Hodgson v. HodgsonAnnotate this Case
MARGARET W. HODGSON, Appellant, v. ROBERT W. HODGSON, Respondent.
Newby & Newby and Charles R. Newby for Appellant.
Hugh Ward Lutz for Respondent.
Pullen, P. J.
Some time prior to the present controversy appellant and respondent were husband and wife. In 1929, and during their married life, they entered into a property settlement wherein it was provided, among other things, that appellant herein be granted the care and custody of their two minor children until they had attained the age of twenty-one years; it was also provided that she was the owner, as her separate estate, of a particular parcel of real property upon which was due certain payments which the husband agreed to pay as they fell due. It was also agreed therein that respondent herein would pay to appellant the sum of $150 per month, of which sum $80 was for her support and $35 for the support of each of the two minor children, together with other conditions not here necessary for our consideration.
Shortly after entering into this agreement an action for divorce was commenced by appellant against Robert W. Hodgson and upon his default an interlocutory decree was entered. In this decree "it is further ordered and adjudged that all of the terms of said contract dated January 10, 1929, a copy of which is herewith filed, with reference to the property therein described and the financial obligations therein assumed shall be binding upon plaintiff and defendant, the same as if specifically incorporated in this decree".
Thereafter a final decree of divorce was entered and the terms of the interlocutory decree incorporated therein by reference. Some two or three years later, the defendant moved for a modification of the interlocutory and final decrees in so far as the same made provision for alimony and the support of the minor children. The application was resisted but an order was made modifying the decrees and reducing the amount for support of plaintiff and her children from $150 per month to $135 per month.
 An appeal was taken from that order, and the question as framed by respondent here is, "Has the Superior Court jurisdiction to modify an interlocutory and final decree of divorce insofar as the same make provision for [6 Cal. App. 2d 498] alimony and support of minor children, the final decree approving the provisions of the interlocutory decree, the latter referring to a property settlement entered into between the husband and wife and approving the same, such contract not being attached to the decree nor set out in haec verba, the provisions of the decree that were modified being substantially the same as is the property settlement agreement?"
In the recent case of Ettlinger v. Ettlinger, 3 Cal. 2d 172 [44 PaCal.2d 540], the Supreme Court, speaking through the Chief Justice, held "that a husband and wife may contract with regard to their properties and their respective interests therein, and although not binding in the first instance on the court in which a divorce action is pending, such contract may be approved and confirmed by the court, and if appropriately referred to and adopted in its decree, such decree as to the matters covered by the agreement becomes immune from subsequent modification."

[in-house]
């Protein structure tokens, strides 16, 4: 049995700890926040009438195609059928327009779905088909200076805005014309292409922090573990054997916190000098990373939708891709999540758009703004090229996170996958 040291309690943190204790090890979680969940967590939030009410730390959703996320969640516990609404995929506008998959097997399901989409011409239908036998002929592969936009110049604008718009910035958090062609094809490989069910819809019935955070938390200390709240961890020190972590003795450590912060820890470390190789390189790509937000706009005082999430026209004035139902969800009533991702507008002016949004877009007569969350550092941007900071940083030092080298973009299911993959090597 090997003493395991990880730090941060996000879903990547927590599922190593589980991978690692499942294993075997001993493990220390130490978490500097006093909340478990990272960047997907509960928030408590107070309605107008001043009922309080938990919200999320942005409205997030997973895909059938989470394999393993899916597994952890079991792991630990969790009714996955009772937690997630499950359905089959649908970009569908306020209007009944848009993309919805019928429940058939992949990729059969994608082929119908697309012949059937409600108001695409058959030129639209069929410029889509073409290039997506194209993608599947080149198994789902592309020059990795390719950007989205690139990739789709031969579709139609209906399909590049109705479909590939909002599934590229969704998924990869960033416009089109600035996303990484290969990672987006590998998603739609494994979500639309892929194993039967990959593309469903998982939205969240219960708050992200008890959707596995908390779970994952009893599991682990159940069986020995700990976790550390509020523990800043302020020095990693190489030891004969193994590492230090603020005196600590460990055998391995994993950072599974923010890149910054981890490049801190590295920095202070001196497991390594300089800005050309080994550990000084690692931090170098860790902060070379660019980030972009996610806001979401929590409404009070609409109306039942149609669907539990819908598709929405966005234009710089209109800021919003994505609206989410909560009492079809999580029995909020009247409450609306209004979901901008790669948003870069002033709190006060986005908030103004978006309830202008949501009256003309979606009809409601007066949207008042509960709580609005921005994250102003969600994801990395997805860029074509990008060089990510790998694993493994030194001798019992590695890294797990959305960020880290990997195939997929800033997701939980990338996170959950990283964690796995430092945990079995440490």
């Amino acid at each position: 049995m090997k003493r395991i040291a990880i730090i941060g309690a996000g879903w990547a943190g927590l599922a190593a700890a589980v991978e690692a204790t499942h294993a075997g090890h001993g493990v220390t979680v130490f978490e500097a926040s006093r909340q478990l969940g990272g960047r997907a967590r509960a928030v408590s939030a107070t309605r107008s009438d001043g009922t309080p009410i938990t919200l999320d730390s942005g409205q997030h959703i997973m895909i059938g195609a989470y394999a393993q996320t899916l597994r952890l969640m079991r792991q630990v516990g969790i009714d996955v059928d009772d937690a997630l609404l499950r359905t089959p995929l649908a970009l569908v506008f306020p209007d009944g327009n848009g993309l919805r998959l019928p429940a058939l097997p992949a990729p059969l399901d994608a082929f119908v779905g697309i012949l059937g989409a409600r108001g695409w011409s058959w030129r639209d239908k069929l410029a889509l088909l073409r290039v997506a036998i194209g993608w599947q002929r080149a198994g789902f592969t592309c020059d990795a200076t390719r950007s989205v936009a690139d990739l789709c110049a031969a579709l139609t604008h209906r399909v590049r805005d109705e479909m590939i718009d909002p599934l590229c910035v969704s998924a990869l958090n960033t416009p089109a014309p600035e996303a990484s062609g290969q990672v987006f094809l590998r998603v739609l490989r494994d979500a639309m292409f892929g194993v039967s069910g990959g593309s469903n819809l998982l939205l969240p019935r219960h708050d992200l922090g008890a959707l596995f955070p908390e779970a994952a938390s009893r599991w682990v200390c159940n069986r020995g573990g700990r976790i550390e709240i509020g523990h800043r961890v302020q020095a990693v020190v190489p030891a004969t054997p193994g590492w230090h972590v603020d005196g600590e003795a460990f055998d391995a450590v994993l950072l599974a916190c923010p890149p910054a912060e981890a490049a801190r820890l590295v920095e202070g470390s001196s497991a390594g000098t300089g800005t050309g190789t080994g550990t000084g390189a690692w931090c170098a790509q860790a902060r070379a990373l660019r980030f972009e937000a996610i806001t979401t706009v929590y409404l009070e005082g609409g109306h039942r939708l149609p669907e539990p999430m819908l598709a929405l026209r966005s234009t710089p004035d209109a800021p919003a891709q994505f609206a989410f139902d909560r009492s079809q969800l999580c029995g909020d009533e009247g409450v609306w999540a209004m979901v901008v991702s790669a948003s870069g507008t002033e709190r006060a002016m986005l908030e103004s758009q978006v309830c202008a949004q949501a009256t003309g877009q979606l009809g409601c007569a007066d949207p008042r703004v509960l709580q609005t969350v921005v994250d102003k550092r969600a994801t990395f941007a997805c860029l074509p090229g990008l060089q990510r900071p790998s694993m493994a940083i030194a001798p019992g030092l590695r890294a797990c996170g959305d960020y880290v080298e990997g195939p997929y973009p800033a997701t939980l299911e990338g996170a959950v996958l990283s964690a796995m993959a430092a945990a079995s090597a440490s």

It will be noted in the cited case that the interlocutory decree stated in several instances "that pursuant to the aforesaid agreement" certain provisions were made. Although such language is not found in the decree here before us, there is sufficient reference thereto to show that the agreement was before the court, and was sufficiently identified in the decree to show that the same was approved, confirmed and accepted by the court.
In the interlocutory decree we find the following reference to the property settlement: "It further appearing to the court that the plaintiff and defendant entered into a contract dated January 10, 1929, by the terms of which their respective property rights, the custody of the two minor children of such parties, and the amount to be paid to the plaintiff by the defendant for the support of herself and her said two minor children were agreed upon, and it appearing to the court that said contract was and is reasonable, it is hereby approved. ...
"It is further ordered and adjudged that the plaintiff is the owner, as her sole and separate estate, of the following described property ... subject to the reservations, restrictions and encumbrances now existing upon said property and subject to any contingent rights created in favor of defendant [6 Cal. App. 2d 499] by the terms of said contract dated January 10, 1929.
"It is further ordered and adjudged that all of the terms of said contract dated January 10, 1929 (a copy of which is herewith filed), with reference to the property therein described and with the mutual obligations therein assumed shall be binding upon the plaintiff and defendant the same as if specifically incorporated in this decree."
These references in the interlocutory decree make a much stronger case than was presented in the case of Wallace v. Wallace, 136 Cal. App. 488 [29 PaCal.2d 314], where a property settlement was offered in evidence but no reference thereto made in the decree; nevertheless this court there held that the instalments to be paid were a part of a valid and binding property settlement and were not subject to modification.
We are likewise of the opinion here that upon the authority of the case of Ettlinger v. Ettlinger, supra, the property settlement in the instant case, having been accepted and adopted by the trial court, and incorporated in the interlocutory decree became a binding settlement and is not subject to modification. What we have said relates only to the provisions of the agreement relating to alimony or support of the former wife,--no attempt was made to reduce the amount of the allowance for the support of the minors, and that issue is not before us.
The order is reversed.
Thompson, J., and Plummer, J., concurred.